Someone sent the following response to a Medium article of ours:
“If you are attracted to transwomen because they are transwomen, That is a fetish,” The person wrote. “Just like if you are attracted to women because they are Asian or Black, if you are White. Not something to be proud of. You’re just being shallow.”
This person went on:
“If you are attracted to women and it doesn’t matter if she is a transwomen, there is nothing to be shamed of. Really, in modern times, I don’t think there is a form of sexual attraction anyone should be ashamed of except when it isn’t towards an human adult.”
Except any sexual attraction this person considers a fetish, apparently.
If your skin color looks like Tom Ellis‘ from the show Lucifer, and you think women who look like Ellis’ South African co-star Lesley-Ann Brandt are sexually attractive, you’re a fetishizer. You mustn’t be proud of that attraction. Even if you genuinely feel attraction to such surface features at first.
That’s what this person says. But is that accurate? Or is more going on here?
There’s more going on
While this person’s comment seems sensical and worthy of agreement, I think it merits further scrutiny. Yet I know many people, especially transgender women on the receiving end of trans-attracted men’s attention, will wholeheartedly agree with it.
That’s because a LOT of transgender women struggle in the self-acceptance department. And, of course, such women’s stories create their reality. No one gets around that.
So men they’ll meet will reflect “lack of self-acceptance” back to such women. A transgender woman unwilling to accept her status as transgender and enjoy that part of her, will create realities showing her resistance to “what is”: the material actuality of who and what she is as trans.
Certainly, a transgender woman is more than transgender. But resisting that material actuality resists what is. And when that happens, the resister will create material actuality reflecting back this unharmonious inner/outer reality.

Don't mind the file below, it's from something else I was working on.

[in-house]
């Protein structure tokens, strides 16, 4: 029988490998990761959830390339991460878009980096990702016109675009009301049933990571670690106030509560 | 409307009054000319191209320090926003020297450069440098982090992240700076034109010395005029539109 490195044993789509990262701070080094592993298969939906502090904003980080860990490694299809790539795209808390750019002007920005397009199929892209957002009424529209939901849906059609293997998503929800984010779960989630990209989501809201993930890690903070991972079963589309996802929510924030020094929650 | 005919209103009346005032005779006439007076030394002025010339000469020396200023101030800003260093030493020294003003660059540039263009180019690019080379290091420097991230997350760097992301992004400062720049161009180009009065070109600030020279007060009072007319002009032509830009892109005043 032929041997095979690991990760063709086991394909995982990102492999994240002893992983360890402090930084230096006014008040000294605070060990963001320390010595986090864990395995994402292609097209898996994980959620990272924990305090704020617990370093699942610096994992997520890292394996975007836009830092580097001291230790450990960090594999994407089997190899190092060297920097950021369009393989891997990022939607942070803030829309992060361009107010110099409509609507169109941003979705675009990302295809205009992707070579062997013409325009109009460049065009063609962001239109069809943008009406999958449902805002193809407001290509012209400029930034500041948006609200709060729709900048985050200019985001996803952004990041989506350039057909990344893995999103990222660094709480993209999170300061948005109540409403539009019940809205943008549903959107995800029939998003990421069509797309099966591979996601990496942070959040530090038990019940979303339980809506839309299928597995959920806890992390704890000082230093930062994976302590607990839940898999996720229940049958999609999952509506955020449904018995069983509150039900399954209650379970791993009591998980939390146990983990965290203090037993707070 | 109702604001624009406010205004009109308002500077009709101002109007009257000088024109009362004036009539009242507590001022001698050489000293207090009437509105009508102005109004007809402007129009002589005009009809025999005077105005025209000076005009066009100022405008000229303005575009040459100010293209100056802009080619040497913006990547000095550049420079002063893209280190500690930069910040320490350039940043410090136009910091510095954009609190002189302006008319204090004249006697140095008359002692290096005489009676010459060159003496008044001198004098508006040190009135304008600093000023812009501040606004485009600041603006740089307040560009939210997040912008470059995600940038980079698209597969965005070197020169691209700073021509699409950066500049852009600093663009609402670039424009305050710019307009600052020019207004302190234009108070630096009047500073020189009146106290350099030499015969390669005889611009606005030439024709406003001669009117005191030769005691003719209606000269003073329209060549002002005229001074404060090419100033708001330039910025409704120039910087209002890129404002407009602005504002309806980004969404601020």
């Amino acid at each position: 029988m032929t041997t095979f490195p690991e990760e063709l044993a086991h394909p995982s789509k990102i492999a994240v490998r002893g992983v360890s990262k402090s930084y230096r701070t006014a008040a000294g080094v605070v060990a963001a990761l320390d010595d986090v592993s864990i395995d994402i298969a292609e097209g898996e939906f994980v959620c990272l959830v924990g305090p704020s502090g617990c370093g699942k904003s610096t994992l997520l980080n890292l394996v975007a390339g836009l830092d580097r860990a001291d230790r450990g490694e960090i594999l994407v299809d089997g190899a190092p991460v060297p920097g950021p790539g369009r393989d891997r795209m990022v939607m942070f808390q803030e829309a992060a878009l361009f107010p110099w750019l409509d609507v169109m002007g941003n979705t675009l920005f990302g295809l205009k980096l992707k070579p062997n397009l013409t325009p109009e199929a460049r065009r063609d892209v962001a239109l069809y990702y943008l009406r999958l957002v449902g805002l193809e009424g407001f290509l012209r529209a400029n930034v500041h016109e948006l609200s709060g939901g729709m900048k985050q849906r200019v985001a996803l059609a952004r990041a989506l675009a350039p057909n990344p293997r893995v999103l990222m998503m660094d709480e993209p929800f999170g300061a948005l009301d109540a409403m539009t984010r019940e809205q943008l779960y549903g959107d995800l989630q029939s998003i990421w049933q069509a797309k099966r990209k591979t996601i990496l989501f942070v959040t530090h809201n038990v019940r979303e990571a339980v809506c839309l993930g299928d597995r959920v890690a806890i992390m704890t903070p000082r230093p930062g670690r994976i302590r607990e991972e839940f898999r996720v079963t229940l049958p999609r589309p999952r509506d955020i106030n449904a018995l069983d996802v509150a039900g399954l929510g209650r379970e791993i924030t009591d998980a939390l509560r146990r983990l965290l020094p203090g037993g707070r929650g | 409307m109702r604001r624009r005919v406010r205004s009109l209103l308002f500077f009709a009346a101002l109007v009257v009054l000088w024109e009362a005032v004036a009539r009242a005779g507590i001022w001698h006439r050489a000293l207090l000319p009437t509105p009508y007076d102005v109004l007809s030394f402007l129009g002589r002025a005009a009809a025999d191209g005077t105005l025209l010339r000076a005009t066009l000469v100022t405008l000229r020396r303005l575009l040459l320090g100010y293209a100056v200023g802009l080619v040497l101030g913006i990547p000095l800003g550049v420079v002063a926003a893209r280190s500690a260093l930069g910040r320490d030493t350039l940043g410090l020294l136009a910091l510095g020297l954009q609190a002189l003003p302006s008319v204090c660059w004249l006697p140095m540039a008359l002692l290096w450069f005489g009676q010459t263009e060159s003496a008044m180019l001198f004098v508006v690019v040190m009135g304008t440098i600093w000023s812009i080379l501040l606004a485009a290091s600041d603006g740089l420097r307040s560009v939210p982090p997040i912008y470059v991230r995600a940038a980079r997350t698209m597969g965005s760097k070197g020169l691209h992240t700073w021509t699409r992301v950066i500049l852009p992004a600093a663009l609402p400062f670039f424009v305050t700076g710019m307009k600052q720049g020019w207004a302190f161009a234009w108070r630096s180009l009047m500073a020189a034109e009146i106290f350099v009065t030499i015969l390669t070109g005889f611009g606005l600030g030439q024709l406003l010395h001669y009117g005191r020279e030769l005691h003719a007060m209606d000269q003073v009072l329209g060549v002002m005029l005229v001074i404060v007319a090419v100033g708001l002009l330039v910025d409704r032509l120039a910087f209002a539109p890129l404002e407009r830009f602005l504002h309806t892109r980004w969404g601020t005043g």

That material actuality, includes men she meets.
The dilemma of living stealth
Every transwoman who wants to “live stealth” deals with such stories. Even if only slightly. For “stealth” means being seen and accepted as cisgender, which is not what a transperson is.
Certainly excellent reasons drive a trans person to wanting to live stealth. As this Wikipedia entry describes, living stealth can increase one’s self dignity. A person may feel they live fully in their gender when living stealth. They might feel safer too. So living stealth can soothe a lot of resistance. Living stealth also can cause anxiety associated with being discovered as not being cisgender.
That aside, all those excellent reasons – dignity, full access to one’s gender and safety – are states of being. A transgender woman can attain such states without “passing” at all. Let alone living stealth.
I encourage any transgender woman who doesn’t believe this to schedule a free 1:1 and find out. Most people though, generally, look to external reality to confirm, and in some cases create, their internal reality. So I get why so many trans women see passing and stealth as ultimate achievements.
The problem comes when reality hits that ideal. When anyone stands outside of what they want, feeling inadequate, not good enough, unsatisfied and anxious stands alongside them. Those feelings will create realities revealing inconsistencies in who one is being.
Everyone is perfect as they are, moving towards greater perfection. Hear the self-acceptance in that? But who one is being when not accepting oneself as they are now, can’t abide with who one is. The reason life reflects this disharmony is so one can do something about it.
Anytime one feels any less than positive emotion, that feeling indicates disharmony. Emotions such as hopeful, joy, freedom, appreciation, love, positive expectation and eagerness indicate internal harmony.
Perfect matches everywhere
Not standing in such positive emotions, again, creates life experiences matching that. The same holds true for trans-attracted men. Many such men don’t stand in those positive emotions because they don’t accept who they are either. They wonder if trans-attraction means “I am gay” (nope). They fear what friends will think. If married, they worry about wifey finding out.
Doesn’t it make sense then, that these two people – the insecure transgender woman and the insecure trans-attracted man – would find one another? Each perfectly matches the other in their beliefs. And beliefs or stories create reality, including relationship realities.